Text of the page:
Upon first listening to The Stone Roses’ mammoth self-titled debut album, one track, in particular, stands out from the rest. It’s not the psychedelic pop catchiness of ‘Waterfall’ or its backwards-running counterpart ‘Don’t Stop’, nor is it the extended breakdown jam of ‘I Am the Ressurection’. Of all the songs on the album that are the most distinct, ‘Elizabeth My Dear’ is clearly the most different.
That’s because, for less than a minute, Ian Brown and John Squire transform the Manchester dance-rock greats into a twee English folk band. Interpolating the central melody to ‘Scarborough Fair’, ‘Elizabeth My Dear’ is The Stone Roses at their most Simon & Garfunkel. It’s the only major use of acoustic instrumentation on the album, and none of the LP’s other songs replicates or returns to that particular sound.
‘Elizabeth My Dear’ is only momentarily jarring, as it’s over and done in 50 seconds time. Once the band kicks into ‘(Song For My) Sugar Spun Sister’, the brief folk interlude quickly fades from memory as the guitar licks and baggy rhythms once again invade the sonic space. But who was the titular “Elizabeth”, and why did she get her own song on the group’s debut?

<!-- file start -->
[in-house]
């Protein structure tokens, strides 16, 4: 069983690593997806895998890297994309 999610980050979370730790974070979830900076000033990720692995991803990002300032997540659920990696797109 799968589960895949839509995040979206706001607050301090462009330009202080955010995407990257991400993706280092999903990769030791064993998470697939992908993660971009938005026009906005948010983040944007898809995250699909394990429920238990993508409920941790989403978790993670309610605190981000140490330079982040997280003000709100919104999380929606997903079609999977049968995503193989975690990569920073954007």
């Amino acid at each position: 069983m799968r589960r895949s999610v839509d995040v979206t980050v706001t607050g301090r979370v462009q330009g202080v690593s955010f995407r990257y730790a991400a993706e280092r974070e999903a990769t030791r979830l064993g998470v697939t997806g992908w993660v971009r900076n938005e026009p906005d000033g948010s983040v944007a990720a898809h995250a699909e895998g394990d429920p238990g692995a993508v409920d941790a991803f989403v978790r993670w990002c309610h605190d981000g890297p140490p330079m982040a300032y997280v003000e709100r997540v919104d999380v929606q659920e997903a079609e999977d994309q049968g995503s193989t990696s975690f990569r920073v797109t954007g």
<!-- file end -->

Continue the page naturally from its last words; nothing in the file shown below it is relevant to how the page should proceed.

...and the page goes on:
That would be England’s, and the world’s, most famous Elizabeth: Queen Elizabeth II. Not unlike the Sex Pistols before them, The Stone Roses weren’t just going to dedicate an enthusiastic ode to Her Royal Highness. The single stanza of ‘Elizabeth My Dear’ lays out exactly how much menace and threat Brown is coming at the crown with.
“Tear me apart and boil my bones
I’ll not rest ’til she’s lost her throne
My aim is true, my message is clear
It’s curtains for you, Elizabeth my dear”.
Who knows what specifically inspired Brown to take aim right at the very top of the British monarchy, but dissent among the British populace towards The Queen isn’t exactly a new thing. Just as he’s getting warmed up, however, Brown drops the subject like a bad habit and switches course to a more traditional love song on the following track. However, a little bit of anti-authoritarianism still reigns as Brown fantasises about when “every member of parliament trips on glue.”
Check out ‘Elizabeth My Dear’ down below.